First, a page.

CHESTNUT HILL, Mass. (CNS) — Training of pastoral leaders and provision of most other resources for Hispanic ministry aren’t keeping up with the fast-approaching time when Hispanics will make up the majority of Catholics in the United States, according to a new report.

“Hispanic Catholics have reached critical mass in the church,” said Hosffman Ospino, lead author of the National Study of Catholic Parishes with Hispanic Ministry. He said 55 percent of all U.S. Catholics under the age of 30 are Hispanic and Hispanics account for 71 percent of the growth in the U.S. Catholic population since 1960.

A young boy looks at an image of the Blessed Mother during the 2013 Honor Your Mother procession in the Diocese of Phoenix. (Tamara Tirado/CATHOLIC SUN)
A young boy looks at an image of the Blessed Mother during the 2013 Honor Your Mother procession in the Diocese of Phoenix. A new report said 41 percent of the Hispanic/Latino subgroup born and raised in the U.S. felt “minimally” integrated into the larger life of the parish. Another 39 percent of children of Hispanic/Latino immigrants felt the same way with one-fourth of those in each category responding “not at all” part of larger parish life. (Tamara Tirado/CATHOLIC SUN)

“Ignoring the growth of Hispanic Catholics in the United States would be self-defeating for our churches and schools,” he added.

Ospino, assistant professor of theology and ministry at Boston College in Chestnut Hill, presented his findings from the first major survey of how parishes are handling the rapid demographic shift May 5 at the college.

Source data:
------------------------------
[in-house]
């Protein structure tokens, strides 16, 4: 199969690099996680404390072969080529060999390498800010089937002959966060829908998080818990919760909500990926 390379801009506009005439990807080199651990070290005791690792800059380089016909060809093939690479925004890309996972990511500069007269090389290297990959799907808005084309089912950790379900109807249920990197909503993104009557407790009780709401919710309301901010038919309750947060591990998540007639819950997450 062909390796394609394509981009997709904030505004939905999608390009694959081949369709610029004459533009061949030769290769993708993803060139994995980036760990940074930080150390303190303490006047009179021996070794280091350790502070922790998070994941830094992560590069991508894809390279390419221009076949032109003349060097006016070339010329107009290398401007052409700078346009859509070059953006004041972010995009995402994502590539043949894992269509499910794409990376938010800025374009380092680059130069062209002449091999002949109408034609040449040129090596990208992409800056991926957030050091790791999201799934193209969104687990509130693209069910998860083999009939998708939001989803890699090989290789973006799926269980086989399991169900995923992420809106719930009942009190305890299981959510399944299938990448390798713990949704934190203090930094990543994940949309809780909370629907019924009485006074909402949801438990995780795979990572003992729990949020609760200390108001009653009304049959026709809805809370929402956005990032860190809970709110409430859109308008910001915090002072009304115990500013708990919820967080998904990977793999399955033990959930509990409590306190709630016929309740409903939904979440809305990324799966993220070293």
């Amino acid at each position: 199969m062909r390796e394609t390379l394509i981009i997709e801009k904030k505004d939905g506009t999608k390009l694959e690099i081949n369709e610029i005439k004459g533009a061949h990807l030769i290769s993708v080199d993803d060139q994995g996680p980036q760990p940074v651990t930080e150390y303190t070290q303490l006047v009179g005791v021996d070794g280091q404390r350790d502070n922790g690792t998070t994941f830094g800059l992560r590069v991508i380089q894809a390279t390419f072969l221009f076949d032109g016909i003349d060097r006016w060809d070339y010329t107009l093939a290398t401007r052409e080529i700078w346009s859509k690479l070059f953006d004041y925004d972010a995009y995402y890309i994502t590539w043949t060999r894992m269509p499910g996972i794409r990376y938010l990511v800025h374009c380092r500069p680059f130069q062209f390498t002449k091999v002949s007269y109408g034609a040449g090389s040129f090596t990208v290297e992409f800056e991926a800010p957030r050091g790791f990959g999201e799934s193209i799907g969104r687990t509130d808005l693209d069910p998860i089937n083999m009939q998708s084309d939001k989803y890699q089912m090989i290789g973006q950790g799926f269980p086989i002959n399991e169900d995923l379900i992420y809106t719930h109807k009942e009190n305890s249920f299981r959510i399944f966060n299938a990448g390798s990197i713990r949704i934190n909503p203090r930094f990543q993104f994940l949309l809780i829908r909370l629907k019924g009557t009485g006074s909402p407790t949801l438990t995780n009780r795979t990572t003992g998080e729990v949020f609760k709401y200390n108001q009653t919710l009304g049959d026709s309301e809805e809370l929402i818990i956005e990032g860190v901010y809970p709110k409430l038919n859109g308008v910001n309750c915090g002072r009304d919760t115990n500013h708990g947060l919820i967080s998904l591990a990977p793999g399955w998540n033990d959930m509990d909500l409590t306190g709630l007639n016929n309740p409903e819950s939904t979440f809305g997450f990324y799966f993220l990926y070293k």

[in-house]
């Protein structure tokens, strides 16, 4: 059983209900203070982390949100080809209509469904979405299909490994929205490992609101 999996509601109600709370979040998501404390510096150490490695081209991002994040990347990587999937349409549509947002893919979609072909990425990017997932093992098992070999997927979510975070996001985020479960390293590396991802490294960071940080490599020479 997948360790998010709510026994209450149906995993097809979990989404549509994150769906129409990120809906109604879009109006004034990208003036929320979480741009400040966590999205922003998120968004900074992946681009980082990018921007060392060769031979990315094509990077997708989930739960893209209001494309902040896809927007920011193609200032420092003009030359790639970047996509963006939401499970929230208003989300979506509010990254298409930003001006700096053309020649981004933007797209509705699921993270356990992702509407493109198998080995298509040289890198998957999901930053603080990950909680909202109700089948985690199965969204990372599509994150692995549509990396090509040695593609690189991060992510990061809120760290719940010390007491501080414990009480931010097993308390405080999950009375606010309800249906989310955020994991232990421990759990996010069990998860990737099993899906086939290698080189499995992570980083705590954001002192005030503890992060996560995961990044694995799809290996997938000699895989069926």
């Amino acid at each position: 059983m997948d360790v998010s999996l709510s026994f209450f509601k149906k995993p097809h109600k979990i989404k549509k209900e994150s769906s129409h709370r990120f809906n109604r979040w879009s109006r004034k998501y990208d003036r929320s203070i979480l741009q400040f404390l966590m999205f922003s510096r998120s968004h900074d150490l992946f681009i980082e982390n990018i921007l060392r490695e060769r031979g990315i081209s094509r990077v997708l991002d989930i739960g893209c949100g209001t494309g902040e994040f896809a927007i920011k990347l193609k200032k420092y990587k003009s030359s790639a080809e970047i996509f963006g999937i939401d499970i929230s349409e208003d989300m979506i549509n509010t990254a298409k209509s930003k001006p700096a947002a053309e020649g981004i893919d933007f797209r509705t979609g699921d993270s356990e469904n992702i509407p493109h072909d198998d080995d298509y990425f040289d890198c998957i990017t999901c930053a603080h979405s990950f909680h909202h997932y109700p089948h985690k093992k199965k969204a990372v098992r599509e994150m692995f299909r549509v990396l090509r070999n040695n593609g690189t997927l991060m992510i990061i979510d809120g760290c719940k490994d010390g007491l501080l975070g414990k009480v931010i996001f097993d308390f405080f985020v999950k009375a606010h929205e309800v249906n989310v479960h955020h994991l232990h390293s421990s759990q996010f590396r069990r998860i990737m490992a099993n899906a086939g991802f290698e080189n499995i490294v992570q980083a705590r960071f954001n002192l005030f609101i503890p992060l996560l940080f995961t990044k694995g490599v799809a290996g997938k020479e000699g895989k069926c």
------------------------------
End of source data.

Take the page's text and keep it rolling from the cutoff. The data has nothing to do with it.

Hispanics currently account for about 40 percent of all U.S. Catholics and their share of the population is continuing to increase. Nationwide, 4,358 parishes — almost one-quarter of the U.S. total — were identified as having some sort of organized ministry to Hispanics.

The study cited many signs of vitality in parish Hispanic ministry — including youth, a strong permanent diaconate system and thriving apostolic movements. But other areas require urgent attention, it said.

Among the “urgent dynamics” of parish Hispanic ministry that are in need of attention, it listed: disproportionately limited financial and human resources, a “disquieting gap” in Hispanic enrollment in Catholic schools, and a cohort of pastoral leaders who are approaching retirement age with too few people in training to replace them.

The study pointed out that the oldest Catholic parishes under the flag of the United States were and continue to be Hispanic.

In the Southwest, a vibrant Catholic Church existed long before the United States acquired parts of Mexico, making for Hispanic-dominated parishes that predated the development of “national” parishes. National parishes were created in the 19th century to minister to European immigrants such as Germans, Italians and Poles, intended to be a temporary system for helping newcomers maintain their faith connections while they integrated.

As the study notes, “when absorbing the annexed Mexican territories, long-standing Hispanic parishes were typically treated as ‘onl

y’ national parishes,” although many different nationalities fall under the cluster of Hispanic.

The report is a summary of the findings of a national study, conducted by the Boston College School of Theology and Ministry in collaboration with the Center for Applied Research in the Apostolate of Georgetown University. Several future reports will delve into angles such as education and leadership training, Ospino told Catholic News Service.